With its ambitions, enormous spaces to fill, and prestige, this Chinese flagship is being wooed by the museums of the world. But it won't be simple, because, as an expert underscores: "the editorial policies of Chinese museums are not always clear."

Read the original article in French.

Photo - Sanfamedia

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Prince Harry’s Drama Is Really About Birth Order — Like Royal Siblings Everywhere

Add up all the grievances aired by Prince Harry and you largely get the picture of a second son shut out from real royal power. The British monarchy is not the only one to be shaken by controversies from the non-heirs to the crown.

Photo of Prince Harry and Prince William in military costumes during a Remembrance ceremony in London

Prince Harry and Prince William in military costumes during a Remembrance ceremony in London

Amelie Reichmuth

STOCKHOLM — Unless you’ve lived in a cave, you know that Prince Harry has been stirring the proverbial (royal) pot. After he and his wife Meghan Markel stepped back from their duties as senior members of the royal family in January 2020, it’s been one revelation after another, culminating with the publication of the Prince’s saucy memoir this week.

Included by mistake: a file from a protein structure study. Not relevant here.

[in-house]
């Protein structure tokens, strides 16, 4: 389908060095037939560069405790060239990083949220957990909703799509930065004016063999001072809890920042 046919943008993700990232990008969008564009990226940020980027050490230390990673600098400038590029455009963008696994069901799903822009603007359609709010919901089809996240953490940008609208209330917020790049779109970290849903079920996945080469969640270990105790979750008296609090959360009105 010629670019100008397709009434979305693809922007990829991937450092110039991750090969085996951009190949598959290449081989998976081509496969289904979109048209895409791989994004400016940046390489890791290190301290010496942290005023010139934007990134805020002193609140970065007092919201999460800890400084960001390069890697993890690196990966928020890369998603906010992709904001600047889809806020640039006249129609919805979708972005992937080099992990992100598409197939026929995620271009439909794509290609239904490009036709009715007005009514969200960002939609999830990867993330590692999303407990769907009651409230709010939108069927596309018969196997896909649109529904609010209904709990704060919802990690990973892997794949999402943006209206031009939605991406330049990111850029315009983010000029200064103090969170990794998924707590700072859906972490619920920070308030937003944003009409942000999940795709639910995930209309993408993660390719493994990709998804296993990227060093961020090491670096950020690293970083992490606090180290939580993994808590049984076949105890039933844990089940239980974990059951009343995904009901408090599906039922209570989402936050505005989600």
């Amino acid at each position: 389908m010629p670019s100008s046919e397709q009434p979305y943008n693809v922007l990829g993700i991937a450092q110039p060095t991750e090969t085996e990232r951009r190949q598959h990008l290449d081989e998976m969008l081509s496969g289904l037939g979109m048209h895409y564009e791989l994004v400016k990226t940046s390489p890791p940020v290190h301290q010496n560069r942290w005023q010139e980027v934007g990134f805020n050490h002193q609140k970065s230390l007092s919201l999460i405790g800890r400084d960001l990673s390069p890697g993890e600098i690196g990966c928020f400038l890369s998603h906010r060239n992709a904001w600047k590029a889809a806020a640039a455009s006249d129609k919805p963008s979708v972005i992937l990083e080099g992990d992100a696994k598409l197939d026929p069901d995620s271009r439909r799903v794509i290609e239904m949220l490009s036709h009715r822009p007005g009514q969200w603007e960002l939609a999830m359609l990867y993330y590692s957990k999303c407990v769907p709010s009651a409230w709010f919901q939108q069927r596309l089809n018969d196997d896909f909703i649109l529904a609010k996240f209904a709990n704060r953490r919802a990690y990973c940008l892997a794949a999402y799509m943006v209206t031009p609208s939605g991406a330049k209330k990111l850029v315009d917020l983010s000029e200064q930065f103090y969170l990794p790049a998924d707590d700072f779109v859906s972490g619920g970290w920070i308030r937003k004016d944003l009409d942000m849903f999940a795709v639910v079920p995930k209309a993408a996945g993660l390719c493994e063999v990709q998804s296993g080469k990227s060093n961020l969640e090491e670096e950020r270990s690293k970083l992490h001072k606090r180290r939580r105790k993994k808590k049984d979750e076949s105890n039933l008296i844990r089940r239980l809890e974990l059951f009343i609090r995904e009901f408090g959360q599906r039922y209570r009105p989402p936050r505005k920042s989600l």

Without discounting the allegations of racism towards his wife, and other slights the pair may have endured, it doesn’t take a PhD in psychology or anthropology to see that the conflicts with Harry’s family — and within himself — may largely be driven by the fact that he’s not his older brother.

The fate of being the second-born son and largely shut out of succession to the throne is indeed written in the very title of his just released book: Spare.

The British monarchy, in this regard, is hardly alone, with no shortage of turbulence created by royal birth order around the world, and through the ages.

Just this month in Sweden, King Carl XVI Gustav created a controversy when an interview quoted him saying that the decision to allow women heirs to be included in the line of succession to the throne was “unfair.”